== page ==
“If you have to come on a Friday, bring along your food. If you come some other day, then if possible we may entertain you. We have announced to all that whoever comes on a Friday is not our guest. He has come for Salaatul Juma’h. Furthermore, on Fridays numerous people come from nearby towns (for Juma’h). I do not operate a feasting-house here. Eat at home, then set out. However, those who have journeyed from distant places intending to be my guests, they may arrive any day. They are my guests.”
(7) Wherever Maulana Muzaffar Husain (rahmatullah alayh) would go, he would immediately inform: “I shall be your guest for one day or two days.” One day this saint was the guest of Hadhrat Maulana Gangohi (rahmatullah alayh). In the morning Maulana Gangohi asked Maulana (the guest) to have breakfast. Maulana Muzaffar had to go to Rampur that morning, and fearing a delay, he said to Maulana Gangohi:
“If you have anything left over from last night’s food, bring it.”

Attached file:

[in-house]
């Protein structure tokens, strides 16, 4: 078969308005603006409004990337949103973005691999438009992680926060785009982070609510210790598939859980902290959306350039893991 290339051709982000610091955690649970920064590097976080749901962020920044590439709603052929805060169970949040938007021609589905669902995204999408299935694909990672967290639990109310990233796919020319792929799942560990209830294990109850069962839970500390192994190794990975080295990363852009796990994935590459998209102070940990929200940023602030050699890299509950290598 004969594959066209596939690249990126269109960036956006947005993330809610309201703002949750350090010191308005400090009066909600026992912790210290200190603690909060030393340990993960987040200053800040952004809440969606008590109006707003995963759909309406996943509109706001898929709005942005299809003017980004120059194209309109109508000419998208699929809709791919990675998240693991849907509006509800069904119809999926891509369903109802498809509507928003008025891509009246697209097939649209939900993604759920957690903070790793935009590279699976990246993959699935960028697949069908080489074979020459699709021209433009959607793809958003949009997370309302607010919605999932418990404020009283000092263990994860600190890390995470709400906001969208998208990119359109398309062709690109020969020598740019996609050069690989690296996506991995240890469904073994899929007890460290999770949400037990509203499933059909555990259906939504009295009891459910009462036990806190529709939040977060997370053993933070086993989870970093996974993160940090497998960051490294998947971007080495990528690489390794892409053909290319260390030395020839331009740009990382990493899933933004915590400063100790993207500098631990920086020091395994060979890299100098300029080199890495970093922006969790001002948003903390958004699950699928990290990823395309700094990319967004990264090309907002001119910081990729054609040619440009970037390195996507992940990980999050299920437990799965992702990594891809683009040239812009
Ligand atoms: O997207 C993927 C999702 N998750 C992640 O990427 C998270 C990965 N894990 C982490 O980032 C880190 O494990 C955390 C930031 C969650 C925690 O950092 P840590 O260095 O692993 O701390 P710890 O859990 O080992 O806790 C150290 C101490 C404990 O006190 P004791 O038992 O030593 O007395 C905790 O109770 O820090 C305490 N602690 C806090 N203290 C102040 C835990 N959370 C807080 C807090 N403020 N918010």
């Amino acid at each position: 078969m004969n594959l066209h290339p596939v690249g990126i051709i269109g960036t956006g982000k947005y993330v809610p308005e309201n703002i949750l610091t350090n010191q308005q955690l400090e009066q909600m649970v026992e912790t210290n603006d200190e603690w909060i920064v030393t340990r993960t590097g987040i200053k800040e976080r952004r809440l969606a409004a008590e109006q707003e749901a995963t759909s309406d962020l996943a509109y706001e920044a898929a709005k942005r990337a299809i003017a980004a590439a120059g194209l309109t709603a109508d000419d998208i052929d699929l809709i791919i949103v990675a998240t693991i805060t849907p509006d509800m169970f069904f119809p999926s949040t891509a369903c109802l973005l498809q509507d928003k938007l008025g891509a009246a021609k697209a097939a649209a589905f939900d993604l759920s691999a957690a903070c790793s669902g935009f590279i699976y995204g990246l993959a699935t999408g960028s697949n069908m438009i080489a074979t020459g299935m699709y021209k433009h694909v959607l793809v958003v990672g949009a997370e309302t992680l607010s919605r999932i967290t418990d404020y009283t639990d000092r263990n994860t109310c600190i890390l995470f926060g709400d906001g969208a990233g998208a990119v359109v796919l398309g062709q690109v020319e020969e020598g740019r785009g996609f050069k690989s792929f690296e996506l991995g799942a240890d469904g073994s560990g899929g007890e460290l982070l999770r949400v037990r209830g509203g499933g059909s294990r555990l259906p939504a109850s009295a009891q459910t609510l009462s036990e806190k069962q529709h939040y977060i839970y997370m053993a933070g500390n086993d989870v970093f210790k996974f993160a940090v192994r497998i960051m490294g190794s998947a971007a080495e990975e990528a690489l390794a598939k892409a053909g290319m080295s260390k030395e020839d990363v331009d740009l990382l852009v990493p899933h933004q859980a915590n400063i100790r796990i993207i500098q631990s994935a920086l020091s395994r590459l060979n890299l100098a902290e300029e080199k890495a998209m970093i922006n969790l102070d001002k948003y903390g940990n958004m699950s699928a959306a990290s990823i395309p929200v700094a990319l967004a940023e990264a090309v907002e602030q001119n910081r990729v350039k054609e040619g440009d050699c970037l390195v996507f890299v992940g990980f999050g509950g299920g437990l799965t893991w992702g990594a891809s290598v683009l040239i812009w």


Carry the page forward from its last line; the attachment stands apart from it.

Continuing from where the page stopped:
Maulana Gangohi brought the simple food (which was left over of the previous night) and some stale bread. Maulana Muzaffar Husain took the food along and departed. On reaching Rampur, Maulana Muzaffar Husain spoke highly of Maulana Gangohi ?in the presence of Hakeem Ziyauddin. Hakeem Saheb commented:
“He is a saint.” Maulana Muzaffar Husain said: “I am not praising his sainthood. I am saying that he is a good man. If you don’t understand, then ask.” Hakeem Saheb said: Hadhrat, inform me.” Maulana Muzaffar Husain said: “Look, what a good man he is. He asked me for meals, but on my request, he brought, without any qualms, whatever leftovers he had. For this reason I said that he is a good man.”
(8) Once Hadhrat Maulana Gangohi (rahmatullah alayh) was the guest of Hakeem Mueenuddin, the son of Hadhrat Maulana Muhammad Ya’qoob (rahmatullah alayh). The host is very informal type of a person. On that particular day there was no food in the house to serve. The host said:
“Today there is no food by us. However, most friends are eagerly inviting you. If you agree, I can accept an invitation.”
Maulana Gangohi replied: “I am your guest and will remain in the condition in which you are.” Thus, they remained without food.